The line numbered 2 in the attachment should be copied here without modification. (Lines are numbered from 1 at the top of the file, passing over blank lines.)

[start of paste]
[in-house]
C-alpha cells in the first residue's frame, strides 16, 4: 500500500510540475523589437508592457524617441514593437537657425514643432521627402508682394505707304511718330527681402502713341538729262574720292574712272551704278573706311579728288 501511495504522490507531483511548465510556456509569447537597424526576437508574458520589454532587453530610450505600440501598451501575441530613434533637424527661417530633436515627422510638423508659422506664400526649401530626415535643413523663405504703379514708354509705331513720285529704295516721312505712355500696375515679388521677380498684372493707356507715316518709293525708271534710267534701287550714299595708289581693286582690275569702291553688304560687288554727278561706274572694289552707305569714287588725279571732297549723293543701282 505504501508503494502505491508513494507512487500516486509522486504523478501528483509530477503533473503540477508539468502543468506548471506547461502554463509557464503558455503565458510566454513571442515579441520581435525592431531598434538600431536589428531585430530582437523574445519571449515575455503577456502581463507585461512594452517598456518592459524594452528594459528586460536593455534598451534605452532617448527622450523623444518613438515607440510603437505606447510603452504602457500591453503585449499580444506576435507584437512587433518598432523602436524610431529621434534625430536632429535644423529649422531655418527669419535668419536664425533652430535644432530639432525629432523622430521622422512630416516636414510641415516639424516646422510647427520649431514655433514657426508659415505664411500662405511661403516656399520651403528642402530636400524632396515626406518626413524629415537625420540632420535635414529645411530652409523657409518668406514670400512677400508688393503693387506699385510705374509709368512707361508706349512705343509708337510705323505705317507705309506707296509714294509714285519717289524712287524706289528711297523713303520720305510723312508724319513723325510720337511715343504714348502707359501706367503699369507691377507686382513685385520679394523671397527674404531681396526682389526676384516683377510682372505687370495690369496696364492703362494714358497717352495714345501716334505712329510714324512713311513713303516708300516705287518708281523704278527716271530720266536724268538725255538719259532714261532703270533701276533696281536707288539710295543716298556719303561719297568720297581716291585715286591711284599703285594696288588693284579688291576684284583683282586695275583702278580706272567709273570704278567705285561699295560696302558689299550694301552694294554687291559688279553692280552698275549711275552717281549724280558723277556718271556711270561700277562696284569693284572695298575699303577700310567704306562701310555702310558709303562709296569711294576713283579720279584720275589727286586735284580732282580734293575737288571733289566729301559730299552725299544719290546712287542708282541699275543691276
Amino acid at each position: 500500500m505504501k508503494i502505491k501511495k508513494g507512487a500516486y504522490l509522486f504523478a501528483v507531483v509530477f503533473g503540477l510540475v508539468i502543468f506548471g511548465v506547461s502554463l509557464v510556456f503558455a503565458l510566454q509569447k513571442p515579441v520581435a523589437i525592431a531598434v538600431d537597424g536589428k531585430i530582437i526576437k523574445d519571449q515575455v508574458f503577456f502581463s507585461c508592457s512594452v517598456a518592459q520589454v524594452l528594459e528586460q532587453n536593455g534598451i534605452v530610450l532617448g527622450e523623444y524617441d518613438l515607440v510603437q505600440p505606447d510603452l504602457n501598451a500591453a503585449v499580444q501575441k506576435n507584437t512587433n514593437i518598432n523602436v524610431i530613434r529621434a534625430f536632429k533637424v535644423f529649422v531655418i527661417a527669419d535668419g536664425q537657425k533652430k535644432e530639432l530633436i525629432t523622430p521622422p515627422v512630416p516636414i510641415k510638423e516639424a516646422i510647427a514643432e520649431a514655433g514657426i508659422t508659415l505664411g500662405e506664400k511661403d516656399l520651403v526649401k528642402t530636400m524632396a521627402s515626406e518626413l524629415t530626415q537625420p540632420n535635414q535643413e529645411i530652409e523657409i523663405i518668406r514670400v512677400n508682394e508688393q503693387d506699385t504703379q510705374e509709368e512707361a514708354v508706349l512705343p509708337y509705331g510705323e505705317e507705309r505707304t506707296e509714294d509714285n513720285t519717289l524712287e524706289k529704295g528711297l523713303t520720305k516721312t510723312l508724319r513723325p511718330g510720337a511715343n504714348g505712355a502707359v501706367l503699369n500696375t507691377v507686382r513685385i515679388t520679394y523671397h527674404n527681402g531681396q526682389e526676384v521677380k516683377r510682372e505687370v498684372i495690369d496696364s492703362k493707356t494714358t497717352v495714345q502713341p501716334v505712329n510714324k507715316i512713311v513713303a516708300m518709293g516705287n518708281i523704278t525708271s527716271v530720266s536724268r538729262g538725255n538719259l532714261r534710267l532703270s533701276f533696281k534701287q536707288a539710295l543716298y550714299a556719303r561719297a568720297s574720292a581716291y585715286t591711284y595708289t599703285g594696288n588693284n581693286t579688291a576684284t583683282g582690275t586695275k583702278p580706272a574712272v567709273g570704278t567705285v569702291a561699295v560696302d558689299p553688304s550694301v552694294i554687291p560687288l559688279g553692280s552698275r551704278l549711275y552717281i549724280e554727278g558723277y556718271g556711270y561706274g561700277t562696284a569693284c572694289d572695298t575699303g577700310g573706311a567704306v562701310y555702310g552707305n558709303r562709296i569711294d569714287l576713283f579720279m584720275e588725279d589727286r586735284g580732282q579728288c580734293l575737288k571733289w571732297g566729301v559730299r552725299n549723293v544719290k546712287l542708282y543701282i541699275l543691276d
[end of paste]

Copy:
C-alpha cells in the first residue's frame, strides 16, 4: 500500500510540475523589437508592457524617441514593437537657425514643432521627402508682394505707304511718330527681402502713341538729262574720292574712272551704278573706311579728288 501511495504522490507531483511548465510556456509569447537597424526576437508574458520589454532587453530610450505600440501598451501575441530613434533637424527661417530633436515627422510638423508659422506664400526649401530626415535643413523663405504703379514708354509705331513720285529704295516721312505712355500696375515679388521677380498684372493707356507715316518709293525708271534710267534701287550714299595708289581693286582690275569702291553688304560687288554727278561706274572694289552707305569714287588725279571732297549723293543701282 505504501508503494502505491508513494507512487500516486509522486504523478501528483509530477503533473503540477508539468502543468506548471506547461502554463509557464503558455503565458510566454513571442515579441520581435525592431531598434538600431536589428531585430530582437523574445519571449515575455503577456502581463507585461512594452517598456518592459524594452528594459528586460536593455534598451534605452532617448527622450523623444518613438515607440510603437505606447510603452504602457500591453503585449499580444506576435507584437512587433518598432523602436524610431529621434534625430536632429535644423529649422531655418527669419535668419536664425533652430535644432530639432525629432523622430521622422512630416516636414510641415516639424516646422510647427520649431514655433514657426508659415505664411500662405511661403516656399520651403528642402530636400524632396515626406518626413524629415537625420540632420535635414529645411530652409523657409518668406514670400512677400508688393503693387506699385510705374509709368512707361508706349512705343509708337510705323505705317507705309506707296509714294509714285519717289524712287524706289528711297523713303520720305510723312508724319513723325510720337511715343504714348502707359501706367503699369507691377507686382513685385520679394523671397527674404531681396526682389526676384516683377510682372505687370495690369496696364492703362494714358497717352495714345501716334505712329510714324512713311513713303516708300516705287518708281523704278527716271530720266536724268538725255538719259532714261532703270533701276533696281536707288539710295543716298556719303561719297568720297581716291585715286591711284599703285594696288588693284579688291576684284583683282586695275583702278580706272567709273570704278567705285561699295560696302558689299550694301552694294554687291559688279553692280552698275549711275552717281549724280558723277556718271556711270561700277562696284569693284572695298575699303577700310567704306562701310555702310558709303562709296569711294576713283579720279584720275589727286586735284580732282580734293575737288571733289566729301559730299552725299544719290546712287542708282541699275543691276